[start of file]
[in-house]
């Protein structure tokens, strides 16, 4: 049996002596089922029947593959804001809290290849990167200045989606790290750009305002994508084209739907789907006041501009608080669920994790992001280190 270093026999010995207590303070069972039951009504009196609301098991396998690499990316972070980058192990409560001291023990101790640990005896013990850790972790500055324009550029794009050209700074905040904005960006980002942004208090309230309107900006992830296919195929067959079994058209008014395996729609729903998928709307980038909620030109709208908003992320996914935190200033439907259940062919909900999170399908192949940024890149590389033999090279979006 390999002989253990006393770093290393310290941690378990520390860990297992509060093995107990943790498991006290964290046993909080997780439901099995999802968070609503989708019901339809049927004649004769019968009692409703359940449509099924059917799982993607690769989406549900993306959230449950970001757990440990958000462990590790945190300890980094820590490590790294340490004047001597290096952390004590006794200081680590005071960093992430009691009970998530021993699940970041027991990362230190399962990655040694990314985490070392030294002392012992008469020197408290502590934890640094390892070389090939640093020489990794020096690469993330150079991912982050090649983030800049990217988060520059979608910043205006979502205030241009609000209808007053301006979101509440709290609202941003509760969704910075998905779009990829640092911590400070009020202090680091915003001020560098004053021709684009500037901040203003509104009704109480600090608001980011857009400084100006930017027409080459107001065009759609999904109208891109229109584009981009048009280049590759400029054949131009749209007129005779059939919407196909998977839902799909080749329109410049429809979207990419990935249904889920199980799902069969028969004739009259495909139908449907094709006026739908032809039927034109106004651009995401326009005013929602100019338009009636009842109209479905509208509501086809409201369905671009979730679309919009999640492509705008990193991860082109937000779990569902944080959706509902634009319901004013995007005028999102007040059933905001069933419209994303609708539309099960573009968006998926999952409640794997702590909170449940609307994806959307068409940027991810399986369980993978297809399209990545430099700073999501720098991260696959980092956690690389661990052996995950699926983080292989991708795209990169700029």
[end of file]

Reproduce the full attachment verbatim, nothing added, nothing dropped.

[in-house]
């Protein structure tokens, strides 16, 4: 049996002596089922029947593959804001809290290849990167200045989606790290750009305002994508084209739907789907006041501009608080669920994790992001280190 270093026999010995207590303070069972039951009504009196609301098991396998690499990316972070980058192990409560001291023990101790640990005896013990850790972790500055324009550029794009050209700074905040904005960006980002942004208090309230309107900006992830296919195929067959079994058209008014395996729609729903998928709307980038909620030109709208908003992320996914935190200033439907259940062919909900999170399908192949940024890149590389033999090279979006 390999002989253990006393770093290393310290941690378990520390860990297992509060093995107990943790498991006290964290046993909080997780439901099995999802968070609503989708019901339809049927004649004769019968009692409703359940449509099924059917799982993607690769989406549900993306959230449950970001757990440990958000462990590790945190300890980094820590490590790294340490004047001597290096952390004590006794200081680590005071960093992430009691009970998530021993699940970041027991990362230190399962990655040694990314985490070392030294002392012992008469020197408290502590934890640094390892070389090939640093020489990794020096690469993330150079991912982050090649983030800049990217988060520059979608910043205006979502205030241009609000209808007053301006979101509440709290609202941003509760969704910075998905779009990829640092911590400070009020202090680091915003001020560098004053021709684009500037901040203003509104009704109480600090608001980011857009400084100006930017027409080459107001065009759609999904109208891109229109584009981009048009280049590759400029054949131009749209007129005779059939919407196909998977839902799909080749329109410049429809979207990419990935249904889920199980799902069969028969004739009259495909139908449907094709006026739908032809039927034109106004651009995401326009005013929602100019338009009636009842109209479905509208509501086809409201369905671009979730679309919009999640492509705008990193991860082109937000779990569902944080959706509902634009319901004013995007005028999102007040059933905001069933419209994303609708539309099960573009968006998926999952409640794997702590909170449940609307994806959307068409940027991810399986369980993978297809399209990545430099700073999501720098991260696959980092956690690389661990052996995950699926983080292989991708795209990169700029």